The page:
adventures in dysthymia

Sunday, July 09, 2017

Two Trilogies

The novels that make up my Malvern trilogy are something of a continuing story. This is not to say each can not stand alone, with a self-contained plot. However, there is an overarching storyline of Michael Malvern in the world of the Mora, his adventures, explorations, loves, all brought to a conclusion in “Hero from the Sea.”

Then, a year or so later, I started in on another trilogy set in that same world but not focused on Malvern. These do not really share a plot, though they are the same ‘story’ in a broad sense. A ‘history,’ perhaps. Each has a different protagonist/narrator, but their tales do interweave. There is one left to complete and then I shall probably leave the world of the Mora behind. It was a world I liked, a quasi-Polynesian society that was — somewhere else.

A parallel world, maybe we would say. Another bubble in the multiverse. Whatever. I would probably be repeating myself if I attempted to squeeze more stories out of it. This is not to say I wouldn’t visit the Mora people in a later age when their society has changed, grown into something different, if I came up with something interesting to say about it. I also might revisit, in some manner, the sorcerer Hurasu who mostly lurks at the edges of these books (but is a major character in “Valley of Visions,” the second Malvern novel).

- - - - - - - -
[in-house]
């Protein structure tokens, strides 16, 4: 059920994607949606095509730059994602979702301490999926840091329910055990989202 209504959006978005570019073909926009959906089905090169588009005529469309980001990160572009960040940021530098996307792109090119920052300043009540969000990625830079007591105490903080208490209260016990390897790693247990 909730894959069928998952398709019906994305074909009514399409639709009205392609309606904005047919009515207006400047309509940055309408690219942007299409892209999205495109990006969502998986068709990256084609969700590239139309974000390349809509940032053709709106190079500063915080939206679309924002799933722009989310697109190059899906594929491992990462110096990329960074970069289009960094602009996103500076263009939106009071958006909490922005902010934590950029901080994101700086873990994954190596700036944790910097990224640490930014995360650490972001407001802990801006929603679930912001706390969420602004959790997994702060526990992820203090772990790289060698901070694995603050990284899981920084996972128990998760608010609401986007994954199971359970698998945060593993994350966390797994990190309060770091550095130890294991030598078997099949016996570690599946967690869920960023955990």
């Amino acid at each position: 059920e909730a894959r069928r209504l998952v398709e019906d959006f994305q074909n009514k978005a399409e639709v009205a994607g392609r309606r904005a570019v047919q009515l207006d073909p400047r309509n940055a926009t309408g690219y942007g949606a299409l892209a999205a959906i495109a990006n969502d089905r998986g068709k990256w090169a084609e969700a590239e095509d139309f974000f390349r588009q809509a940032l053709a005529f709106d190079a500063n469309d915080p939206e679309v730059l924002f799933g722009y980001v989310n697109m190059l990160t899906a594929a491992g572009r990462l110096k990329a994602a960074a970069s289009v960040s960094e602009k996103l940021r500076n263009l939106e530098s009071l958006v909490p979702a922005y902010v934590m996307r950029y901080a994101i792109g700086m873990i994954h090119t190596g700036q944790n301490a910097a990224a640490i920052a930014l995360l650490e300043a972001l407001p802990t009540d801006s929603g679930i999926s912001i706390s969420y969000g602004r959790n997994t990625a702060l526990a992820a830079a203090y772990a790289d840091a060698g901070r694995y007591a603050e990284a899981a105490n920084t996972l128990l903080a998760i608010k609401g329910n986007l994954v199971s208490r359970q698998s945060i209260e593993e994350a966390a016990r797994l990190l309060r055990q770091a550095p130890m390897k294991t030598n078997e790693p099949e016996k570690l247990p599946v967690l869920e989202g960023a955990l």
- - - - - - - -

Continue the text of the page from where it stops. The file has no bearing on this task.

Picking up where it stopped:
I have just put the wraps on the second Mora novel, “Arrows of Heaven,” which takes place about five years after the end of the Malvern series. The last book will take up the story somewhat later, maybe fifteen years or so. And that will be that.

It can be noted that all these novels, the five completed so far, are quite similar in structure. I sat down planning, from the first to the latest, to come out with about 60,000 words in four parts — each with a plot arc — and 60 chapters. I have ended up very close to this target each time. It seems to come natural; indeed, a lot of my stuff is divided into novella-sized sections.

As for “Warrior of the Moon,” the final Mora book, it is entirely likely to appear in 2018. We’ll see — lots of other pots are crowding it on the back burners!

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